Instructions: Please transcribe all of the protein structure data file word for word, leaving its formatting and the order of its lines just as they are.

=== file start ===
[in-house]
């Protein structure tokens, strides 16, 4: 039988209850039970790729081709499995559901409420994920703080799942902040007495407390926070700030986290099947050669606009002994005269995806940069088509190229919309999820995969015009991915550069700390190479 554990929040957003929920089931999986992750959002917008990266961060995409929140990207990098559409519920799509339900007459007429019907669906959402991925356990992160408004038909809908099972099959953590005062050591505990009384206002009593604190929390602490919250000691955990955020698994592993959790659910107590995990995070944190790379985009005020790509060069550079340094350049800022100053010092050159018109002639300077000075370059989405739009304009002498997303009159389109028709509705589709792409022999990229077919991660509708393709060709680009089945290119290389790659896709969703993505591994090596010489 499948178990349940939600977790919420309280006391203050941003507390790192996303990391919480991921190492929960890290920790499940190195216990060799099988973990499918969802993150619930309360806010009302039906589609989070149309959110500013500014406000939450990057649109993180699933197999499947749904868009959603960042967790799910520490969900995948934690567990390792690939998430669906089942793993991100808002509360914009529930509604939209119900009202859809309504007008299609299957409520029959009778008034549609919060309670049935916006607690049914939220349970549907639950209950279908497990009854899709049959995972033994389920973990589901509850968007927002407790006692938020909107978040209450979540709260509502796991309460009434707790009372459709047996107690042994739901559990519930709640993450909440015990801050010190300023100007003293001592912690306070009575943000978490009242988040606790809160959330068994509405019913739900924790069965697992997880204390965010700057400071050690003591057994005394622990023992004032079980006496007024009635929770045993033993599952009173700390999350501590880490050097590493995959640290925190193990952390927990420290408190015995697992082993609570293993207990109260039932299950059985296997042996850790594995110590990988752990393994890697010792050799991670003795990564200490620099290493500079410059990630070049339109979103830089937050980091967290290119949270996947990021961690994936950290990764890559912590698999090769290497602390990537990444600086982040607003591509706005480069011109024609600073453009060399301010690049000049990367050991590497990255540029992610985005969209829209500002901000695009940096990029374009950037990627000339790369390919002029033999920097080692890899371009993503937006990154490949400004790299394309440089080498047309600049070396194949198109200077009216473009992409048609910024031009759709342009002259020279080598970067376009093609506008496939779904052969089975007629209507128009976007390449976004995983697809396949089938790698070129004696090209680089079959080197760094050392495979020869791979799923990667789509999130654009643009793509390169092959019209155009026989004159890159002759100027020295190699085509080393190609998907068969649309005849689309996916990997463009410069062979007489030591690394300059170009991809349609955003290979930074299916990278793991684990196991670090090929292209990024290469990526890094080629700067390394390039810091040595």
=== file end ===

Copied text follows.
[in-house]
């Protein structure tokens, strides 16, 4: 039988209850039970790729081709499995559901409420994920703080799942902040007495407390926070700030986290099947050669606009002994005269995806940069088509190229919309999820995969015009991915550069700390190479 554990929040957003929920089931999986992750959002917008990266961060995409929140990207990098559409519920799509339900007459007429019907669906959402991925356990992160408004038909809908099972099959953590005062050591505990009384206002009593604190929390602490919250000691955990955020698994592993959790659910107590995990995070944190790379985009005020790509060069550079340094350049800022100053010092050159018109002639300077000075370059989405739009304009002498997303009159389109028709509705589709792409022999990229077919991660509708393709060709680009089945290119290389790659896709969703993505591994090596010489 499948178990349940939600977790919420309280006391203050941003507390790192996303990391919480991921190492929960890290920790499940190195216990060799099988973990499918969802993150619930309360806010009302039906589609989070149309959110500013500014406000939450990057649109993180699933197999499947749904868009959603960042967790799910520490969900995948934690567990390792690939998430669906089942793993991100808002509360914009529930509604939209119900009202859809309504007008299609299957409520029959009778008034549609919060309670049935916006607690049914939220349970549907639950209950279908497990009854899709049959995972033994389920973990589901509850968007927002407790006692938020909107978040209450979540709260509502796991309460009434707790009372459709047996107690042994739901559990519930709640993450909440015990801050010190300023100007003293001592912690306070009575943000978490009242988040606790809160959330068994509405019913739900924790069965697992997880204390965010700057400071050690003591057994005394622990023992004032079980006496007024009635929770045993033993599952009173700390999350501590880490050097590493995959640290925190193990952390927990420290408190015995697992082993609570293993207990109260039932299950059985296997042996850790594995110590990988752990393994890697010792050799991670003795990564200490620099290493500079410059990630070049339109979103830089937050980091967290290119949270996947990021961690994936950290990764890559912590698999090769290497602390990537990444600086982040607003591509706005480069011109024609600073453009060399301010690049000049990367050991590497990255540029992610985005969209829209500002901000695009940096990029374009950037990627000339790369390919002029033999920097080692890899371009993503937006990154490949400004790299394309440089080498047309600049070396194949198109200077009216473009992409048609910024031009759709342009002259020279080598970067376009093609506008496939779904052969089975007629209507128009976007390449976004995983697809396949089938790698070129004696090209680089079959080197760094050392495979020869791979799923990667789509999130654009643009793509390169092959019209155009026989004159890159002759100027020295190699085509080393190609998907068969649309005849689309996916990997463009410069062979007489030591690394300059170009991809349609955003290979930074299916990278793991684990196991670090090929292209990024290469990526890094080629700067390394390039810091040595």